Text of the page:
Tow vehicle has to come first - Fiberglass RV


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Old 03-14-2017, 10:23 AM   #1
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Name: Bob
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Tow vehicle has to come first

Thanks to someone running a red light - and air bags (my first car had a lap belt and a lot of metal in the cabin; good age we live in) - I need a new
vehicle. It was going to happen anyway, but I had thought I'd zero in on the trailer first. Oh well.

I have a decided preference for an SUV; just like getting fly fishing gear, etc., together out of the back of a full lift. Still haven't seen too many trailers in person, but think I'll max out in the 17' Casita/16' Scamp range; could be smaller. I guess a 19' Escape could be in there too, but that seems to be in a different towing class (that's all impressions from web sites). Four-wheel drive for bad USFS roads and mountains that will want me to have a cushion on tow limits. Replacing a 2014 Subaru Forester; enjoyed the creature comforts of a large sun roof, heated seats, and satellite radio, but that kind of stuff is secondary.

Suggestions? Pros and cons? New or used, but reliable no matter what; will be my only driver.

Thanks for any advice.

Bob
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Old 03-14-2017, 10:47 AM   #2
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Bob, what would be your budget? I would like to have a Jeep Grand Cherokee with the same diesel that the RAM 1500 uses, but the price is so difficult to justify.
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Old 03-14-2017, 10:59 AM   #3
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Sorry to hear about your accident, but glad you're okay!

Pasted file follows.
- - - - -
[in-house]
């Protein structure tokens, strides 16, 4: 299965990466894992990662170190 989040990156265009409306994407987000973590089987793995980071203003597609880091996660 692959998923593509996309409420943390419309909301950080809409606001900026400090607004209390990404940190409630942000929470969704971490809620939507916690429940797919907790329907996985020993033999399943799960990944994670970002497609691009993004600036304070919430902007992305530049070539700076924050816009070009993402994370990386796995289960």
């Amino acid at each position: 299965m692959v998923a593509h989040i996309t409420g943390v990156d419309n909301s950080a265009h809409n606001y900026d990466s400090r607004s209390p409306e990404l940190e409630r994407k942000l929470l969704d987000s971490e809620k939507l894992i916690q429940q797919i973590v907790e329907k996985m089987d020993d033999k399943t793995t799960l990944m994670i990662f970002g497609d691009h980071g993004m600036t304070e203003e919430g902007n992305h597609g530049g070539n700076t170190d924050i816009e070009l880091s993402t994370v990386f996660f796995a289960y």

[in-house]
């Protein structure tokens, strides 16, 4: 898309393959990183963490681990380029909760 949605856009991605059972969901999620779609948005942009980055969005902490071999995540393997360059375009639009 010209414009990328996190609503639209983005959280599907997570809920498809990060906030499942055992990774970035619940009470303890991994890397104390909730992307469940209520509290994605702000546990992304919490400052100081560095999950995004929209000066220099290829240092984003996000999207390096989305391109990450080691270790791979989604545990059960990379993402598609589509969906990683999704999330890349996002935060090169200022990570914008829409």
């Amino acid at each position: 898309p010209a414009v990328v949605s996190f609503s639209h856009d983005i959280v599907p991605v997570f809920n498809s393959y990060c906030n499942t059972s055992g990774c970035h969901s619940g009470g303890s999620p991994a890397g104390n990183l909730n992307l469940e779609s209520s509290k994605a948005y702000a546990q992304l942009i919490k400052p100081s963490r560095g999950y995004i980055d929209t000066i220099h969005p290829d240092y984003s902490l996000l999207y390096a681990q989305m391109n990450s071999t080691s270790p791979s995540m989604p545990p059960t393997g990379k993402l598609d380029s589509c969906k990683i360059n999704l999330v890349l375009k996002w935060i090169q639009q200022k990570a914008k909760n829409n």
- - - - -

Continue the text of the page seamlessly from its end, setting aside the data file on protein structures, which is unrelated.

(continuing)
The Kia Sorento is highly rated by Consumer Reports and has several drivetrains with towing potential. You probably don't want the base 2.4L, but either the 2.0L turbo-4 (3500#) or the 3.5L V6 (5000#) would enable you to pull a number of mid-sized molded fiberglass trailers.

Perennial SUV favorites include Toyota Highlander and Honda Pilot. Both are rated for up to 5000#.

If you want a little more offroad capability, a Jeep Grand Cherokee will tow up to around 7000#, and a Toyota 4Runner up to 5000#. As you would expect with more traditional SUVs, expect poor fuel mileage from either (except maybe the diesel GC, but I think it's under investigation by the EPA and sales have been halted).

Going the other way size-wise, one of the few compact SUVs with a decent tow rating is a Ford Escape Ecoboost (3500#).

For a 16' Scamp a 3500# rated vehicle is sufficient, but for the heavier 17' Casita I would want something rated at least 5000# (and you may need a weight distributing hitch to manage the tongue weight).

Given that you're considering a larger trailer, and in view of their outstanding reliability, I think a 4Runner would be my first choice.
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Old 03-14-2017, 11:23 AM   #4
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I would add the Ford Exporer (5000lbs capacity) and the Grand Cherokee's longer-wheelbase cousin, the Durango (7000lbs+ capacity).
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Old 03-14-2017, 12:38 PM   #5
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2001 Nissan Pathfinder was a great tow rig. 4x4 3.5 v6 and 5000 lb tow with an automatic. i have since changed to a 1016 Tacoma pick-up. Almost the same as the Nissan but not better. Mileage slightly better than the Nissan around town.
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Old 03-14-2017, 12:53 PM   #6
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Originally Posted by FishingBob View Post

Suggestions? Pros and cons? New or used, but reliable no matter what; will be my only driver.

Thanks for any advice.

Bob
Bob,

I found that I could sort the Consumer Reports online vehicle ratings by towing capacity.

Start with the 2017 Porsche Cayenne with a 7,716 lb rated tow capacity and work your way down the list until you start to see price tags that allow you to start breathing again!
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Old 03-14-2017, 01:03 PM   #7
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Bob,

I found that I could get the Consumer Reports online interface for vehicle ratings to sort by towing capacity.